“When it faces a choice between further prosperity, further liberalization of an economy and the loss of political power, [the CCP] will place everything on the preservation of political power,” Kors previously told EpochTV’s “China Insider” program.
Loss of Communication
The meeting between Marles and Li occurred as the CCP continues to refuse dialogue with the Pentagon.
Austin once again invited his Chinese counterpart to the table for talks, saying that open lines of communication were “essential”—particularly between military leaders.
“For responsible defense leaders, the right time to talk is anytime,” he said. “Dialogue is not a reward. It is a necessity.”
Austin said he was “deeply concerned” over Beijing’s unwillingness to meet with him and engage in a more serious manner.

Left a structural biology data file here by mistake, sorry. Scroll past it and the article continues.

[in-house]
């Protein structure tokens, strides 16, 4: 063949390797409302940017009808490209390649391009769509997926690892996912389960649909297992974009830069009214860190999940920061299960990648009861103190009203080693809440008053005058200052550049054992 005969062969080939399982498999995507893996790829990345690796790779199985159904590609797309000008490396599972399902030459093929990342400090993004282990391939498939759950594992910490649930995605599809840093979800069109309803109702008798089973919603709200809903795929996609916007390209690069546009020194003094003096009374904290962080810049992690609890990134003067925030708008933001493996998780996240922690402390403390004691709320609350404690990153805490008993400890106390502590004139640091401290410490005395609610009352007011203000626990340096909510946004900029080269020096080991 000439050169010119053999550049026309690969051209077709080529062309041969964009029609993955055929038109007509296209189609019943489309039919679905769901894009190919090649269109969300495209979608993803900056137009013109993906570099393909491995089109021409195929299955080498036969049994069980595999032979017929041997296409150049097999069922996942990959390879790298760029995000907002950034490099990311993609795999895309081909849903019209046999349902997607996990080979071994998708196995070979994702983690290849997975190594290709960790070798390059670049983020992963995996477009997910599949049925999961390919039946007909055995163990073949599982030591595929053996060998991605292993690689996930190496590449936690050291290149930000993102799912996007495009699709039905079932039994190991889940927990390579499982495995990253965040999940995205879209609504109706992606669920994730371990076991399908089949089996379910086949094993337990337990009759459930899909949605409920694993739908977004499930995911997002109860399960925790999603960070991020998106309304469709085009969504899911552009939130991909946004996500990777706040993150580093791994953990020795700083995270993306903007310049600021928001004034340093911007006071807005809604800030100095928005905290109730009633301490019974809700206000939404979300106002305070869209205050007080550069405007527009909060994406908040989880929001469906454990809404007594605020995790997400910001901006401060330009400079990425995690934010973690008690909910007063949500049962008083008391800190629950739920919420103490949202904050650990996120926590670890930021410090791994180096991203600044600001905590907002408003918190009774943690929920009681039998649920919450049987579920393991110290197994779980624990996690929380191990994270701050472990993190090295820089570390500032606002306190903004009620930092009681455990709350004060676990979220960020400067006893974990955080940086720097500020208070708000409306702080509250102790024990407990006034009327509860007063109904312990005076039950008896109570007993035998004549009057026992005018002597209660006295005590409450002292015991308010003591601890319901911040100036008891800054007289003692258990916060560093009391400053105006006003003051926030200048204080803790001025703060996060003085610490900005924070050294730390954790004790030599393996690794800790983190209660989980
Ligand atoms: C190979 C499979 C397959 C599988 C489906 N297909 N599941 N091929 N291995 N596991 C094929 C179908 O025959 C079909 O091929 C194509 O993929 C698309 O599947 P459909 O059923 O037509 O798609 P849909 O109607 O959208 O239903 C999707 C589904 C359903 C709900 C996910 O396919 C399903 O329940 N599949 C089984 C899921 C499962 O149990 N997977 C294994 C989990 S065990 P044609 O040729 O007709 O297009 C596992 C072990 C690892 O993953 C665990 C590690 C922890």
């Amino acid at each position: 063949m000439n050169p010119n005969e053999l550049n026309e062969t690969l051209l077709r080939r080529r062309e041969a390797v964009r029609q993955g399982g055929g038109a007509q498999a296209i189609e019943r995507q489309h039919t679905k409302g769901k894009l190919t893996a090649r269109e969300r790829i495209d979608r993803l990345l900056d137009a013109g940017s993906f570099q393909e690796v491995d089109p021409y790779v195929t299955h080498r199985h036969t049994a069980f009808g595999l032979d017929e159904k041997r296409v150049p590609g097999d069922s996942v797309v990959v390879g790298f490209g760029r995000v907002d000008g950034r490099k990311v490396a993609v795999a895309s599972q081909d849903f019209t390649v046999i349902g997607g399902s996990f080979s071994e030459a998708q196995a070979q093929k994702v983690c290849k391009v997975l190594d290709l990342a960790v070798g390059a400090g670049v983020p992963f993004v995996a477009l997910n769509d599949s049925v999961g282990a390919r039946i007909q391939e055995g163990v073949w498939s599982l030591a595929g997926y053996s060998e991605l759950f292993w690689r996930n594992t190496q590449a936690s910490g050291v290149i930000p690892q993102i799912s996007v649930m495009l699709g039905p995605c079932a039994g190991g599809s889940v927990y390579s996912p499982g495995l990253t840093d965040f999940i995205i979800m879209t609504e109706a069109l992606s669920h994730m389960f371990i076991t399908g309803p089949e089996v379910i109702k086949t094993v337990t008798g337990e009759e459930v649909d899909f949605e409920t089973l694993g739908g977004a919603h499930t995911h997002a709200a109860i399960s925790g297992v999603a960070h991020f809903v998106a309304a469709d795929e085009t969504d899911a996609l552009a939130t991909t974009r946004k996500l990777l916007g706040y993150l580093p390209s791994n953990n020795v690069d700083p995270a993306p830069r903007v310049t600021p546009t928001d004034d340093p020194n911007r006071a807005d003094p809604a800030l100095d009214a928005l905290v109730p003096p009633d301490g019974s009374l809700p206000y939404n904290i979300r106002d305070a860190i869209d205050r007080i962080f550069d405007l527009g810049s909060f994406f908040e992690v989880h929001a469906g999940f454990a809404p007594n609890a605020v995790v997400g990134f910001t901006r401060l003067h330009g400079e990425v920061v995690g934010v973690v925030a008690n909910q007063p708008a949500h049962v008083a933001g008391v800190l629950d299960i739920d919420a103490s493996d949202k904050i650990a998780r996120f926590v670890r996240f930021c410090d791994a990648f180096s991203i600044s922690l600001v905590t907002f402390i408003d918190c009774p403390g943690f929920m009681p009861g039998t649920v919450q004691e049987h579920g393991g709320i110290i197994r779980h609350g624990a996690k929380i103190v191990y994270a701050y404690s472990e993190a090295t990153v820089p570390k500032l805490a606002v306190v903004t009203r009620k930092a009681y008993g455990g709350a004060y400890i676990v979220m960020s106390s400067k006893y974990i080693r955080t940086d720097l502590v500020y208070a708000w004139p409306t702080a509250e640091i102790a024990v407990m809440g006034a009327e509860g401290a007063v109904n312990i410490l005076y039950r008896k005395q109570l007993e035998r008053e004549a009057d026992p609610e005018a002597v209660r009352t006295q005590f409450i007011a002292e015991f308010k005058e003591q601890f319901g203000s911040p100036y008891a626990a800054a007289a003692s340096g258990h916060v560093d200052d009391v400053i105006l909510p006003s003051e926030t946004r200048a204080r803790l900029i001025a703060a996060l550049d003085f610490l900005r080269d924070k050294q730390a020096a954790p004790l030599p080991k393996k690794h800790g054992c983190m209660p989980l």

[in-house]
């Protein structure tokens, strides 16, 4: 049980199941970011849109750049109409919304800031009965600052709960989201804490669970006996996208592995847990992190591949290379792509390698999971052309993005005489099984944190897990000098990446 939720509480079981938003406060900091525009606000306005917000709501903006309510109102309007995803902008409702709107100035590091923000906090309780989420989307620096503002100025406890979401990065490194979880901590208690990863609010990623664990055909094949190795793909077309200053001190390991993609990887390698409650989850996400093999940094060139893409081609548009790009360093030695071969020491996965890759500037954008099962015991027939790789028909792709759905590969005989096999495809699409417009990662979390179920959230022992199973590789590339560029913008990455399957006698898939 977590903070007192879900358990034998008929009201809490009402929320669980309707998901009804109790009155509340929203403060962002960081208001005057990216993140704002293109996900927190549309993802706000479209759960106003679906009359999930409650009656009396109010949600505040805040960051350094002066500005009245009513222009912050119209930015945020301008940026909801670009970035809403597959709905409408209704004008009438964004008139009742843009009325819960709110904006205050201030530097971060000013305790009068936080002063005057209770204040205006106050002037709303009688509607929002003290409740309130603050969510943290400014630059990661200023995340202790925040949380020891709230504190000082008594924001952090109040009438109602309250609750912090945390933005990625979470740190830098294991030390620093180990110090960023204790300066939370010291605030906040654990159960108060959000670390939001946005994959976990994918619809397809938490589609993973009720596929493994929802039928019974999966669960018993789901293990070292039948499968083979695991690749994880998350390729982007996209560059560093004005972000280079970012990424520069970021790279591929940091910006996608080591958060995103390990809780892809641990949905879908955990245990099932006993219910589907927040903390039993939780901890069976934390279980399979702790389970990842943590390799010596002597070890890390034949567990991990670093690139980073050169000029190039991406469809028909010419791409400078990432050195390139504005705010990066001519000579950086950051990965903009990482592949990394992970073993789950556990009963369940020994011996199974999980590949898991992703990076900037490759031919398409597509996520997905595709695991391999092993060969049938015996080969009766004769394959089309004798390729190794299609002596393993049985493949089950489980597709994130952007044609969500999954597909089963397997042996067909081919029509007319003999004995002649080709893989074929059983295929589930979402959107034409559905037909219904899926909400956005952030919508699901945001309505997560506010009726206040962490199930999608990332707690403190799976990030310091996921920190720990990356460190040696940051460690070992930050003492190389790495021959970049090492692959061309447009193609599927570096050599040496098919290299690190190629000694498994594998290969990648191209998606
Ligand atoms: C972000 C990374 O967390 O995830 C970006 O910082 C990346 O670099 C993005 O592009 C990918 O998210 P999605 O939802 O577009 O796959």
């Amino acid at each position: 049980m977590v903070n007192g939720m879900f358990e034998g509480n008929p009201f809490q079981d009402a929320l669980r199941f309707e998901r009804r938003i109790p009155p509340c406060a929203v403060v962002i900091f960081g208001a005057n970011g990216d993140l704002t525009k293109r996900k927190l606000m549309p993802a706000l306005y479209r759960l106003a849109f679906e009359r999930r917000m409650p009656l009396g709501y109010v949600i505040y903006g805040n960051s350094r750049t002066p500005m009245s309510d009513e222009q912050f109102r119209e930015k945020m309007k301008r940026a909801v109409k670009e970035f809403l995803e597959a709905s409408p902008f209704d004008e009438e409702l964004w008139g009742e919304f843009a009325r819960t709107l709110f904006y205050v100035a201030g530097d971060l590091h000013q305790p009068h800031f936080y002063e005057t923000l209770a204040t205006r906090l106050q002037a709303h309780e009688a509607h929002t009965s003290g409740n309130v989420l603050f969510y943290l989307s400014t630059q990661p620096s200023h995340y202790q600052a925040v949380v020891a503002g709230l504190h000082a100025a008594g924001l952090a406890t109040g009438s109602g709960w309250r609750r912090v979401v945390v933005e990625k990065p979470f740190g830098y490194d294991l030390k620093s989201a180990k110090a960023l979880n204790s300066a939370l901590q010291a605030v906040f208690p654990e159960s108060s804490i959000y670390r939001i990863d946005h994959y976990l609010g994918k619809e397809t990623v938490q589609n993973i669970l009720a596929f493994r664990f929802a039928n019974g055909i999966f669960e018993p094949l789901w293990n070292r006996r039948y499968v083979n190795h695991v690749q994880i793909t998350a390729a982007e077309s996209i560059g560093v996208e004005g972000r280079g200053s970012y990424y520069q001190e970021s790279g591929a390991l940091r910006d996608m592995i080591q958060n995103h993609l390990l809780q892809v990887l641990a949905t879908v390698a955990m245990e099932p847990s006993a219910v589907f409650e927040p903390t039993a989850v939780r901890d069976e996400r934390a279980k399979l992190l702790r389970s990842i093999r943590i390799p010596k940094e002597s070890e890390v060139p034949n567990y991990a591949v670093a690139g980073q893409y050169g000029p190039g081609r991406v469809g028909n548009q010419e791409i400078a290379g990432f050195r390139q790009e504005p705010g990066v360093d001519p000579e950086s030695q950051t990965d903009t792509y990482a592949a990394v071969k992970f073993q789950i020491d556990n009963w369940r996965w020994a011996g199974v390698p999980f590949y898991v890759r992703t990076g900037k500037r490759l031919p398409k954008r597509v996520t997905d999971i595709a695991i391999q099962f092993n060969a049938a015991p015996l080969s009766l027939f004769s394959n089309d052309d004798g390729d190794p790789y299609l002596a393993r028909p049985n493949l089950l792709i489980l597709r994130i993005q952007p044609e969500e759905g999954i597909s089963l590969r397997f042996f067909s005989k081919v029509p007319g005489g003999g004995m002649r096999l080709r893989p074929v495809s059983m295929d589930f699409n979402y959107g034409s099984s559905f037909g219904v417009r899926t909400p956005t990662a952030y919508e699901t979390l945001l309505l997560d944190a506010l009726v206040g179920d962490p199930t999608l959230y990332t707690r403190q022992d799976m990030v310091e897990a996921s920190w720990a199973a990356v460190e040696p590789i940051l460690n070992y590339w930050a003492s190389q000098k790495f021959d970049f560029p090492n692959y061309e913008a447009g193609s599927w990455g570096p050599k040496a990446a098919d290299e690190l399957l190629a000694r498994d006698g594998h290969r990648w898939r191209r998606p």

“I hope that will change, and soon,” he said.
The Chinese regime first severed regional military communications with the United States following then-Speaker of the House Nancy Pelosi’s visit to Taiwan last year.
Since then, the CCP has refused numerous requests for meetings with Austin, regional military commanders, and even civilian Department of Defense employees, according to Assistant Secretary of Defense for Indo-Pacific Security Affairs Ely Ratner.
“We’ve had a lot of difficulty,” Ratner said during a May 25 talk with the Center for Strategic and International Studies think tank. “We have repeatedly had those requests rejected or not answered.”
Australia has been on the receiving end of a similar freeze in talks by the CCP following the former Morrison government’s push for independent investigations into the origins of COVID-19.
In 2020, the Chinese regime cut of all ministerial contact and slapped arbitrary trade sanctions on a number of Australian goods in response to the COVID-19 request, as well as Australia’s banning of China-based companies Huawei and ZTE from involvement in Australia’s 5G infrastructure.
Tensions appeared to thaw after the Albanese Labor government was elected and ministerial talks resumed.
PM Gives CCP Crystal Clear Warning Against Use of Force